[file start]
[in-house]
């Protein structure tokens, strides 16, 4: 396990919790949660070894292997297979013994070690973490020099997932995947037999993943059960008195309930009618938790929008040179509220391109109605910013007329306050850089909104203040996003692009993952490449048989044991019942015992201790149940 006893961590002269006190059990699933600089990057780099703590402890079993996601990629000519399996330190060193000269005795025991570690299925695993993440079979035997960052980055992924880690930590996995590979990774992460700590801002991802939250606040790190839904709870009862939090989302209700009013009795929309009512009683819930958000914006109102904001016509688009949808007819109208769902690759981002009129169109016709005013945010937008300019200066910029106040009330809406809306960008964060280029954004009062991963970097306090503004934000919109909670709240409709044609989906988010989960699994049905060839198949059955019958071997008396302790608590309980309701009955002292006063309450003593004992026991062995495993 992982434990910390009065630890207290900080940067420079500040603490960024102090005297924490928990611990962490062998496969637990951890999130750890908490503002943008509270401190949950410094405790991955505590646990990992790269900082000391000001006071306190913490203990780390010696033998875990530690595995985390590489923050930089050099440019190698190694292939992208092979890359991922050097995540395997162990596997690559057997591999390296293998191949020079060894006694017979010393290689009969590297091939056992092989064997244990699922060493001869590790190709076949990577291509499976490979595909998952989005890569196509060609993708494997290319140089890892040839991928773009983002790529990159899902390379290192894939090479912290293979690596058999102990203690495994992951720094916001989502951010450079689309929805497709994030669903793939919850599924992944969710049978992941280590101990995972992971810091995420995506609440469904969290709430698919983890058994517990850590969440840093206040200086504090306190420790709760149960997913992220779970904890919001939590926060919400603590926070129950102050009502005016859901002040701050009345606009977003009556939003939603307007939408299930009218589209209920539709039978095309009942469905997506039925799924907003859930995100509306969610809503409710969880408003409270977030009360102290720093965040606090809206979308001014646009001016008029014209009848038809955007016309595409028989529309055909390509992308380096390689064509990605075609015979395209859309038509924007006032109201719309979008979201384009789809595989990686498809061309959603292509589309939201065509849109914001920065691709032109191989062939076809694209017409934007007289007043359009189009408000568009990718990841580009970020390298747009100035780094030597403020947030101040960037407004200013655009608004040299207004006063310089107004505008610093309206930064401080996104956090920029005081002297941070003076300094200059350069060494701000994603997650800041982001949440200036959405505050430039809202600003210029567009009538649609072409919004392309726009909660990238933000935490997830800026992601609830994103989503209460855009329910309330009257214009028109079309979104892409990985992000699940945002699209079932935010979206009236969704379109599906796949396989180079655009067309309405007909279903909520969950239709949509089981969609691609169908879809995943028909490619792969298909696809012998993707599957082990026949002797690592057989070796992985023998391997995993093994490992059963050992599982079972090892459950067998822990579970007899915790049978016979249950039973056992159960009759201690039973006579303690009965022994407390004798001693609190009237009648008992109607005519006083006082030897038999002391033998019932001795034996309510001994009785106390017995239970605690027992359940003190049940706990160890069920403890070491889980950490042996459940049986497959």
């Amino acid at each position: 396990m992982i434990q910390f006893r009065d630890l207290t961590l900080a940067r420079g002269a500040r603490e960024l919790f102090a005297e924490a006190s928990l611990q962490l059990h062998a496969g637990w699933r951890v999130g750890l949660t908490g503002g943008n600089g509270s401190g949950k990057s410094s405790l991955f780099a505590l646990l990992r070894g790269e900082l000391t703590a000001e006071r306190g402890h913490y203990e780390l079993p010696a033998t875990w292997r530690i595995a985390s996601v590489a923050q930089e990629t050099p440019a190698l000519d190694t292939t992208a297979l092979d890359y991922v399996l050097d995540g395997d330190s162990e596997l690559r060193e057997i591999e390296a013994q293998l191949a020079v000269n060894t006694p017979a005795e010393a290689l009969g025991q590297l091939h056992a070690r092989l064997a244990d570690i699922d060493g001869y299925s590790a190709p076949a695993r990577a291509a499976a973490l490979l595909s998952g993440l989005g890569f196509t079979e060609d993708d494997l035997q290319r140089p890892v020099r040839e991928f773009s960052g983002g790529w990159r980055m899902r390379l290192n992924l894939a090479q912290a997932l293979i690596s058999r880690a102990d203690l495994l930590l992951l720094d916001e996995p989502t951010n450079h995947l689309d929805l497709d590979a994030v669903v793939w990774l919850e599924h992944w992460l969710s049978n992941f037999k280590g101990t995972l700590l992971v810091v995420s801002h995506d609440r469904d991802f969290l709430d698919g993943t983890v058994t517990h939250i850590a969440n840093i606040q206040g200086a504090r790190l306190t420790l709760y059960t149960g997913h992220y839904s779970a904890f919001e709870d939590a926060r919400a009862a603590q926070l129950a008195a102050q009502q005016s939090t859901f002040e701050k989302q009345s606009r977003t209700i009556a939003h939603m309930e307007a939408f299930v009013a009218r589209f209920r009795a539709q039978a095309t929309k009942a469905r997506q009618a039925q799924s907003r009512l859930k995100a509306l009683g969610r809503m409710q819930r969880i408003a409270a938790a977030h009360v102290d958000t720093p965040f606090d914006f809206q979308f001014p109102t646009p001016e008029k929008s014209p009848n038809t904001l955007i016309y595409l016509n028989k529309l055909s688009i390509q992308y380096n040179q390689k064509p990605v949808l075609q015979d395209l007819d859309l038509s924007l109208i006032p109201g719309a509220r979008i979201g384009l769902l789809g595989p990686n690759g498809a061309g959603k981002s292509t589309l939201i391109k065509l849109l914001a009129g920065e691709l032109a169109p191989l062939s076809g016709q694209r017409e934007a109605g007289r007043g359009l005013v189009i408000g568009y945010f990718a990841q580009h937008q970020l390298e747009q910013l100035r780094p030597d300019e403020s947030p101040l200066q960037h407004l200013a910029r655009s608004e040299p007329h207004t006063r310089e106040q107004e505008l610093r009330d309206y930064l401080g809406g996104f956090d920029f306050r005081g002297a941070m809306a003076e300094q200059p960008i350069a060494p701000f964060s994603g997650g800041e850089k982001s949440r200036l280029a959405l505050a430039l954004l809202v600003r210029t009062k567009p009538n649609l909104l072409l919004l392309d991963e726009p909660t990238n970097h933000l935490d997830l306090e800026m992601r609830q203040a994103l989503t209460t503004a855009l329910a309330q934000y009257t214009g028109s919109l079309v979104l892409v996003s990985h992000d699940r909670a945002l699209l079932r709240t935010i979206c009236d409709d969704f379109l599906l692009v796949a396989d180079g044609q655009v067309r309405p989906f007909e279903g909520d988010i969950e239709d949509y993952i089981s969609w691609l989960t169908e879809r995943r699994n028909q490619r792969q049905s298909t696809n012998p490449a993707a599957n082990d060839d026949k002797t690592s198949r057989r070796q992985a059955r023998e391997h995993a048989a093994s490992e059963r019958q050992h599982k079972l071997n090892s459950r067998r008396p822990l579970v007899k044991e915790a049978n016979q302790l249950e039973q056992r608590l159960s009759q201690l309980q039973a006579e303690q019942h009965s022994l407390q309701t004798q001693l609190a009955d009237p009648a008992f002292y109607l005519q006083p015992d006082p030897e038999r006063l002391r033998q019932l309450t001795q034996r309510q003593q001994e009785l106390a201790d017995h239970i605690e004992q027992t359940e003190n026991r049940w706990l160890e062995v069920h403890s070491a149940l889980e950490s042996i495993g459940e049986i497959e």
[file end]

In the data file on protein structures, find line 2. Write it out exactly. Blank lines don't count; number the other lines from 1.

């Protein structure tokens, strides 16, 4: 396990919790949660070894292997297979013994070690973490020099997932995947037999993943059960008195309930009618938790929008040179509220391109109605910013007329306050850089909104203040996003692009993952490449048989044991019942015992201790149940 006893961590002269006190059990699933600089990057780099703590402890079993996601990629000519399996330190060193000269005795025991570690299925695993993440079979035997960052980055992924880690930590996995590979990774992460700590801002991802939250606040790190839904709870009862939090989302209700009013009795929309009512009683819930958000914006109102904001016509688009949808007819109208769902690759981002009129169109016709005013945010937008300019200066910029106040009330809406809306960008964060280029954004009062991963970097306090503004934000919109909670709240409709044609989906988010989960699994049905060839198949059955019958071997008396302790608590309980309701009955002292006063309450003593004992026991062995495993 992982434990910390009065630890207290900080940067420079500040603490960024102090005297924490928990611990962490062998496969637990951890999130750890908490503002943008509270401190949950410094405790991955505590646990990992790269900082000391000001006071306190913490203990780390010696033998875990530690595995985390590489923050930089050099440019190698190694292939992208092979890359991922050097995540395997162990596997690559057997591999390296293998191949020079060894006694017979010393290689009969590297091939056992092989064997244990699922060493001869590790190709076949990577291509499976490979595909998952989005890569196509060609993708494997290319140089890892040839991928773009983002790529990159899902390379290192894939090479912290293979690596058999102990203690495994992951720094916001989502951010450079689309929805497709994030669903793939919850599924992944969710049978992941280590101990995972992971810091995420995506609440469904969290709430698919983890058994517990850590969440840093206040200086504090306190420790709760149960997913992220779970904890919001939590926060919400603590926070129950102050009502005016859901002040701050009345606009977003009556939003939603307007939408299930009218589209209920539709039978095309009942469905997506039925799924907003859930995100509306969610809503409710969880408003409270977030009360102290720093965040606090809206979308001014646009001016008029014209009848038809955007016309595409028989529309055909390509992308380096390689064509990605075609015979395209859309038509924007006032109201719309979008979201384009789809595989990686498809061309959603292509589309939201065509849109914001920065691709032109191989062939076809694209017409934007007289007043359009189009408000568009990718990841580009970020390298747009100035780094030597403020947030101040960037407004200013655009608004040299207004006063310089107004505008610093309206930064401080996104956090920029005081002297941070003076300094200059350069060494701000994603997650800041982001949440200036959405505050430039809202600003210029567009009538649609072409919004392309726009909660990238933000935490997830800026992601609830994103989503209460855009329910309330009257214009028109079309979104892409990985992000699940945002699209079932935010979206009236969704379109599906796949396989180079655009067309309405007909279903909520969950239709949509089981969609691609169908879809995943028909490619792969298909696809012998993707599957082990026949002797690592057989070796992985023998391997995993093994490992059963050992599982079972090892459950067998822990579970007899915790049978016979249950039973056992159960009759201690039973006579303690009965022994407390004798001693609190009237009648008992109607005519006083006082030897038999002391033998019932001795034996309510001994009785106390017995239970605690027992359940003190049940706990160890069920403890070491889980950490042996459940049986497959």